Centre for Computational Science
Biological and Biomedicine Research highlights
David Wright, Maiki Cwiok, Shunzhou Wan, Hugh Martin, Rupert Nash, Hywel Carver, Gary Doctors, & Peter Coveney.
Centre for Computational Science, Department of Chemistry, UCL, 20 Gordon Street, London WC1A 0AJ.
Research in the Centre for
Computational Science (CCS) spans a number of biological and biomedical areas,
including: HIV, Cancer, Gene translocation, and Cerebral blood flow.
The emergence of drug resistant strains of HIV represents a major challenge in the treatment of patients who contract the virus. Currently clinicians use statistically derived clinical decision support systems (CDSS) to assess the resistance profile of the viral strain infecting each patient in order to determine the optimal treatment regimen. We aim to extent this by using predictive molecular dynamics (MD) simulations of the main target enzymes: protease, reverse transcriptase and integrase. Free energy calculations allow us to provide both quantitative and qualitative insight into the molecular causes of resistance.
Lung carcinoma, like all other forms of cancer, has two main characteristics: uncontrolled growth of cells and the ability of these cells to spread to distant sites. The epidermal growth factor receptor (EGFR) is a major target for drugs in treating lung carcinoma. Mutations have been correlated with EGFR activity and drug sensitivity. We have performed two studies: using multiple (ensemble) short MD simulations to investigate the binding affinities of tyrosine kinase inhibitors to wild-type and mutant EGFRs, which shows that ensemble simulations correctly rank the binding affinities for the inhibitor-EGFR systems; and the use of long timescale MD simulations to study mutation’s effect on EGFR activation, which reveals that the EGFR mutation promotes conformational changes, changing the relative preference between the active and inactive conformations and hence the activation of the EGFR kinase.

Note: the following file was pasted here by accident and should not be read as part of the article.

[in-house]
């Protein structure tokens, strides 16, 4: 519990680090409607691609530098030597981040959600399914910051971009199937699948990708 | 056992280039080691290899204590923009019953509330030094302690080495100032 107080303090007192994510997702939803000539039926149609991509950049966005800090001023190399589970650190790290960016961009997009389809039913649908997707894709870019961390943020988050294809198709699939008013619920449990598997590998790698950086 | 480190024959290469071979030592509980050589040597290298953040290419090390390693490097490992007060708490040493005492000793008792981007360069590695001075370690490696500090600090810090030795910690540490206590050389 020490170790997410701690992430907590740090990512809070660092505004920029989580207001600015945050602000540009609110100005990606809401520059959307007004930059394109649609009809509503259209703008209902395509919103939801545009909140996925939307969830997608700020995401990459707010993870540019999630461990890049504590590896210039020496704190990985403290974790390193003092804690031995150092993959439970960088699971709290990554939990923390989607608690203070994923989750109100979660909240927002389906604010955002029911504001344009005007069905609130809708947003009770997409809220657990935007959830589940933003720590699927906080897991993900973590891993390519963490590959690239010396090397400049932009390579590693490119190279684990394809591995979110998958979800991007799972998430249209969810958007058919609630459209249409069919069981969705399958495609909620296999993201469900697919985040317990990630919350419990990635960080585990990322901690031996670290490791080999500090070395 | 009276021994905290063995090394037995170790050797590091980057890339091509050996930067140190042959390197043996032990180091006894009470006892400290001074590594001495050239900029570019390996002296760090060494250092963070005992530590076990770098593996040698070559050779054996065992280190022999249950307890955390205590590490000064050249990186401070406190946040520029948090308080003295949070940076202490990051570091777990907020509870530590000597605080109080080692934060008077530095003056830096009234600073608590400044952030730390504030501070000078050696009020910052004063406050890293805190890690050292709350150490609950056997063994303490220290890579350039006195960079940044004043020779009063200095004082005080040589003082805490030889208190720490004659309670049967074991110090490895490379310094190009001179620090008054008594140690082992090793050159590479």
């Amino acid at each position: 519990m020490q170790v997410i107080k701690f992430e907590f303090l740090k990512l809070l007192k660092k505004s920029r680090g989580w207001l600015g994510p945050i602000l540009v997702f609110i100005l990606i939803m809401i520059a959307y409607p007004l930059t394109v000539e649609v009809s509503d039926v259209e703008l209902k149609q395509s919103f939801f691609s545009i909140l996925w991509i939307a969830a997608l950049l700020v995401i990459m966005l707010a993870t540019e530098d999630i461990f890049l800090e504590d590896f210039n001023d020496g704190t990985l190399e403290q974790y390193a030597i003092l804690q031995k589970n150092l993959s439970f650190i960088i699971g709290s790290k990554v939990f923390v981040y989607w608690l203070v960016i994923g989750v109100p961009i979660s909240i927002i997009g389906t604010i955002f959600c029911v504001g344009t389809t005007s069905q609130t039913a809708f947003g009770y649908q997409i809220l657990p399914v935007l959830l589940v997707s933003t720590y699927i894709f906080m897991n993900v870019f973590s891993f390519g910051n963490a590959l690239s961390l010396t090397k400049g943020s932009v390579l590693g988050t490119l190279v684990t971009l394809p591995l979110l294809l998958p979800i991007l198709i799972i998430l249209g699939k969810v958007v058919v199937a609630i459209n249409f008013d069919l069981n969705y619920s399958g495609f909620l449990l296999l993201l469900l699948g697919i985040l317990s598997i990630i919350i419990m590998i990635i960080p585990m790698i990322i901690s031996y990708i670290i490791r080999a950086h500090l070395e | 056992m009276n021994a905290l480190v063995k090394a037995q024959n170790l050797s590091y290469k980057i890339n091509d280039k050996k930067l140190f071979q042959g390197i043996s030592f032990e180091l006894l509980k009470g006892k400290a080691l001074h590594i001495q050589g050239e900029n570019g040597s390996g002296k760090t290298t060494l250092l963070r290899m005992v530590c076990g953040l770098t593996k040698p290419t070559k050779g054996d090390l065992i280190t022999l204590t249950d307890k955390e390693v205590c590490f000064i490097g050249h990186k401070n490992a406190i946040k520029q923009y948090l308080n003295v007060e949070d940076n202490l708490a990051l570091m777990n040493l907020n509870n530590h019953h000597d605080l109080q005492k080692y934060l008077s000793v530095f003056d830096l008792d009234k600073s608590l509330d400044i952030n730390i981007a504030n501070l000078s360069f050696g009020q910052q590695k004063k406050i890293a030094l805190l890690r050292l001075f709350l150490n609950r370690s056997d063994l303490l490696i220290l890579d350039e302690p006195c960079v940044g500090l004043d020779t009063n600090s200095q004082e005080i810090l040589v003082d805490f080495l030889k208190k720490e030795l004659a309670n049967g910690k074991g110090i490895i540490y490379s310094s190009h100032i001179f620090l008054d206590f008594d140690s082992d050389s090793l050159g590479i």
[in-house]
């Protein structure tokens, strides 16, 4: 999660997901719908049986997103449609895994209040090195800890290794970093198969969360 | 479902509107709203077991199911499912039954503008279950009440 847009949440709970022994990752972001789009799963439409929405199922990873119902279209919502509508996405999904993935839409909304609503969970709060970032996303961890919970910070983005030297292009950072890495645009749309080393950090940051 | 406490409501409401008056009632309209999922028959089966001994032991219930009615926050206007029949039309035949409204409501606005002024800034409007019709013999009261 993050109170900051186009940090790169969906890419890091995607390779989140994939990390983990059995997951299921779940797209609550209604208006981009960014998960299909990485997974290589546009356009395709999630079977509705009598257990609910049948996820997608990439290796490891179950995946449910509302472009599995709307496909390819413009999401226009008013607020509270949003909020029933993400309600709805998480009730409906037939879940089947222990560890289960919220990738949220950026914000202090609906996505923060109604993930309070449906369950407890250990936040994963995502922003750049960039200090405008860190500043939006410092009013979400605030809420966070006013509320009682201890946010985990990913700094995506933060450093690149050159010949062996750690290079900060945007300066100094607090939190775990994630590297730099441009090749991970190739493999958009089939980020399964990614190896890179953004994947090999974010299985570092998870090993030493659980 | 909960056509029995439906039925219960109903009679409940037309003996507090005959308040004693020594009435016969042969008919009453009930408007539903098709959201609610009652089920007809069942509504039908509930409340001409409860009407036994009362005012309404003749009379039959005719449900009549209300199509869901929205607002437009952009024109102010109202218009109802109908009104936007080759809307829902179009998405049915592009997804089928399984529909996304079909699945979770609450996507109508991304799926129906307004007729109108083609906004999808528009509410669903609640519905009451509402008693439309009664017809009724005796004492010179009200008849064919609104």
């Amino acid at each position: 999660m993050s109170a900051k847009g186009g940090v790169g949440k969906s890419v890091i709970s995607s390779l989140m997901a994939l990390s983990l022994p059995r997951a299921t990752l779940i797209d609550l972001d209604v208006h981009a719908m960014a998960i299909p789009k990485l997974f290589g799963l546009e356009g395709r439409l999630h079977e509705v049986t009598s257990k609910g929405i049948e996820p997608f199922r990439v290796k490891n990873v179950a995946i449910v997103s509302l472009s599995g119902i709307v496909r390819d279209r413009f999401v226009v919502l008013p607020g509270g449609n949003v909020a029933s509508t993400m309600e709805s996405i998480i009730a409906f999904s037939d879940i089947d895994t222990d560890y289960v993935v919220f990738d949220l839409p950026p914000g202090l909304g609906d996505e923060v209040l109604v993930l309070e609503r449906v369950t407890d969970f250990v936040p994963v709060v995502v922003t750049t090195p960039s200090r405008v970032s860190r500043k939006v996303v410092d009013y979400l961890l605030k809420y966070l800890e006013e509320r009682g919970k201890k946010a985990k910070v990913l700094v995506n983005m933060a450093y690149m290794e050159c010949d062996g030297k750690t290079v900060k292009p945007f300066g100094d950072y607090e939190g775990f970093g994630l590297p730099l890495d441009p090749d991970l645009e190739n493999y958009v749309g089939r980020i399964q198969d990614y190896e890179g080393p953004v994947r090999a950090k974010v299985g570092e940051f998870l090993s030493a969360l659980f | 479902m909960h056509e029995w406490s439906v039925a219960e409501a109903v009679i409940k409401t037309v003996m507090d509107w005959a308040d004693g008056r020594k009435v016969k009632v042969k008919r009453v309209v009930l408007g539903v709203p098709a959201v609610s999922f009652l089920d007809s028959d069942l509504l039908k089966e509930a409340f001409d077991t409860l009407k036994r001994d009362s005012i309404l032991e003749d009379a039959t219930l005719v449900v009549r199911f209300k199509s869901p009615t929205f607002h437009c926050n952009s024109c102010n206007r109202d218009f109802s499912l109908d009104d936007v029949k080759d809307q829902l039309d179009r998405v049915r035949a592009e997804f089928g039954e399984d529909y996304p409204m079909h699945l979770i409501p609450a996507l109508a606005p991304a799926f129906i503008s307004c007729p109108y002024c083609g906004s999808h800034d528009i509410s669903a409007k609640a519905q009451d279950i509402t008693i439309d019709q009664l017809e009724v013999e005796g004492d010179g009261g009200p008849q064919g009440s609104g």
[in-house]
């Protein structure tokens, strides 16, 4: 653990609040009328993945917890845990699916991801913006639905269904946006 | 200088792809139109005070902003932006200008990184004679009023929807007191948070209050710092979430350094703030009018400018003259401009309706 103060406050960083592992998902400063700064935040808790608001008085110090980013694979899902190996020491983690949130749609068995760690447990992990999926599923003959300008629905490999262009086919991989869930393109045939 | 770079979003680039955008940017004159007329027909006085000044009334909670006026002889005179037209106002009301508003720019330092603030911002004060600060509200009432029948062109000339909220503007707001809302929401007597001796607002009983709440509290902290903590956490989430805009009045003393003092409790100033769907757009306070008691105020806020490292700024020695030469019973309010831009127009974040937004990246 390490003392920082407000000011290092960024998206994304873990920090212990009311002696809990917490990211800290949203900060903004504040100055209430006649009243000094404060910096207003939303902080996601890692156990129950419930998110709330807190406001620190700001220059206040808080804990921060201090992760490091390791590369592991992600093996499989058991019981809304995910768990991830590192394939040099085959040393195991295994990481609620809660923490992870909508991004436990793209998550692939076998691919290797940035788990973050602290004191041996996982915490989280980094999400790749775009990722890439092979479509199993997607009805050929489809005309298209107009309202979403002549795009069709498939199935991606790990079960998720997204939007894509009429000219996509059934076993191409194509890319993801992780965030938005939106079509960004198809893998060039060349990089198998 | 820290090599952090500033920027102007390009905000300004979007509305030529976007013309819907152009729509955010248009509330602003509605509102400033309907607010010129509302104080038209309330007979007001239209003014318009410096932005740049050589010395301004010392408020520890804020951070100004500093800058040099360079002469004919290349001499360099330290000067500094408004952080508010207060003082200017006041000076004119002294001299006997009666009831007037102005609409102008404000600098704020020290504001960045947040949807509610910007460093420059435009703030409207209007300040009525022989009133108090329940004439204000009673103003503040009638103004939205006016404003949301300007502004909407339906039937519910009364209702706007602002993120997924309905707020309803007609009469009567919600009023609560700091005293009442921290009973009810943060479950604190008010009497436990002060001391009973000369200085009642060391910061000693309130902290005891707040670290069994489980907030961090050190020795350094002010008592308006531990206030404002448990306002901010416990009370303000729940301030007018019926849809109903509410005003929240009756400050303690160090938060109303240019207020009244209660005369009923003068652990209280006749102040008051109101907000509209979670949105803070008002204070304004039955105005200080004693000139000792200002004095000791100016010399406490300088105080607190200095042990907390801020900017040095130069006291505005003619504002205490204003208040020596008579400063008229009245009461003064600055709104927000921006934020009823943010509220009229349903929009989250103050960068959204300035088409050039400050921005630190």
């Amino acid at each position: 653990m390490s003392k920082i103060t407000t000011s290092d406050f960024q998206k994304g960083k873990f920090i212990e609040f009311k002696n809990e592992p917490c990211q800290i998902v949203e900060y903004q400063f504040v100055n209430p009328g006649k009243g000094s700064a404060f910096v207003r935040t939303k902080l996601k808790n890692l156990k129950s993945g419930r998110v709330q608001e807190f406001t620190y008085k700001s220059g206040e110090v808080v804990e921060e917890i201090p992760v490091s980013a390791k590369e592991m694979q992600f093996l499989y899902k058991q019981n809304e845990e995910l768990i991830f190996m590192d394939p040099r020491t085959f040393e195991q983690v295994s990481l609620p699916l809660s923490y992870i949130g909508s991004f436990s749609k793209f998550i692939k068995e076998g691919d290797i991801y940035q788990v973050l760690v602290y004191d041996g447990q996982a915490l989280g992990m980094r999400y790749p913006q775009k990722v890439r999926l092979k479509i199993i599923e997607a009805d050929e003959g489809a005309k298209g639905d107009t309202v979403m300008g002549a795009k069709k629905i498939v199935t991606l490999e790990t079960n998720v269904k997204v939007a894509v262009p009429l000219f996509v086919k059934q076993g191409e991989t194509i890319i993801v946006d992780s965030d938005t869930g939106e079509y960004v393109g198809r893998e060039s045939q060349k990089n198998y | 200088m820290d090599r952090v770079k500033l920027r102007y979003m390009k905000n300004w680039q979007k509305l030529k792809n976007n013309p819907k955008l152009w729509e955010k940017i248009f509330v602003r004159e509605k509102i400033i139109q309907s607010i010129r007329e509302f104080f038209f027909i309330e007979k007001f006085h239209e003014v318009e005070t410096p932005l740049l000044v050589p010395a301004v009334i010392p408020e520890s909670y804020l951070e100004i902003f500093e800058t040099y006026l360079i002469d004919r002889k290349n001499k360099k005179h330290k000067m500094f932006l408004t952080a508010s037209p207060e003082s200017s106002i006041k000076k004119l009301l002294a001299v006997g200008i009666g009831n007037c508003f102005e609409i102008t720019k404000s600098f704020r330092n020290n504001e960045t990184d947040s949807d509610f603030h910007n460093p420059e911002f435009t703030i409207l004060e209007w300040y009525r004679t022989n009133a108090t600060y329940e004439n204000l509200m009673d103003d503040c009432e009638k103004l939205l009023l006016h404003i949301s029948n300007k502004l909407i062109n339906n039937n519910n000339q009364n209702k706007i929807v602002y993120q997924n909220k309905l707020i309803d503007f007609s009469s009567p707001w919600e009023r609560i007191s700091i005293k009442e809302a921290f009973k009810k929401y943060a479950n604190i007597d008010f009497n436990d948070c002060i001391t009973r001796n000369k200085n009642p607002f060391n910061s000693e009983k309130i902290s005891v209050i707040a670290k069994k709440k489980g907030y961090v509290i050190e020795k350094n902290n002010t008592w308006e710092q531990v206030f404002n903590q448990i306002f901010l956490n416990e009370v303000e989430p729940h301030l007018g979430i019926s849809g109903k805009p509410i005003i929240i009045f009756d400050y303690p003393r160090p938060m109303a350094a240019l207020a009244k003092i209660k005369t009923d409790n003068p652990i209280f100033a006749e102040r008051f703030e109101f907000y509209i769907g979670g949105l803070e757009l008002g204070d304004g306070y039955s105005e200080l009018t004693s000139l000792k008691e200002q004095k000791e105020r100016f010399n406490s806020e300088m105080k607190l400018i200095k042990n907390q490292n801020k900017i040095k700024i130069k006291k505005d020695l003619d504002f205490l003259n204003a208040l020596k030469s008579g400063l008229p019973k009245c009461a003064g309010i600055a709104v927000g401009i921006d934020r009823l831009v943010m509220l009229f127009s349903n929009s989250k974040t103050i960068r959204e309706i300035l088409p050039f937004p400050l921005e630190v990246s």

The translocation of polynucleotides through transmembrane protein pores is a fundamental biological process with important technological and medical relevance. Our research explores the use of two MD simulation translocation methodologies for the nucleotide-nanopore translocation system, with α-hemolysin as the nanopore: a) the use of non-equilibrium constant velocity-steered MD simulations of nucleic acid molecule translocation through the protein nanopore α-hemolysin and the use of Jarzynski's identity to determine the associated free energy profiles; b) the application of an adaptive biasing force, which can also be used to calculate free energy profiles. This approach is used to explain the observed differences in experimental translocation time through the nanopore between polyadenosine and polydeoxycytidine. Our simulations provide insight into the role of the interactions between the nucleic acid molecules and the protein pore.
Cerebral Blood Flow/Physiology
Cerebral blood plays an important role in development of neurovascular pathologies such an intercranial aneurysms, although the details are not well understood. We use ﬂuid ﬂow simulation in combination with patient speciﬁc medical imaging data in order to not only help understand blood ﬂow patterns in the presence of neurovascular pathologies, but also to provide a tool which surgeons can use in diagnostic and therapeutic capacities. To be clinically relevant, such a tool must be able to rapidly return reliable results to surgical teams while they are planning interventions, stressing the need for high performance computing and novel strategies such as in situ rendering.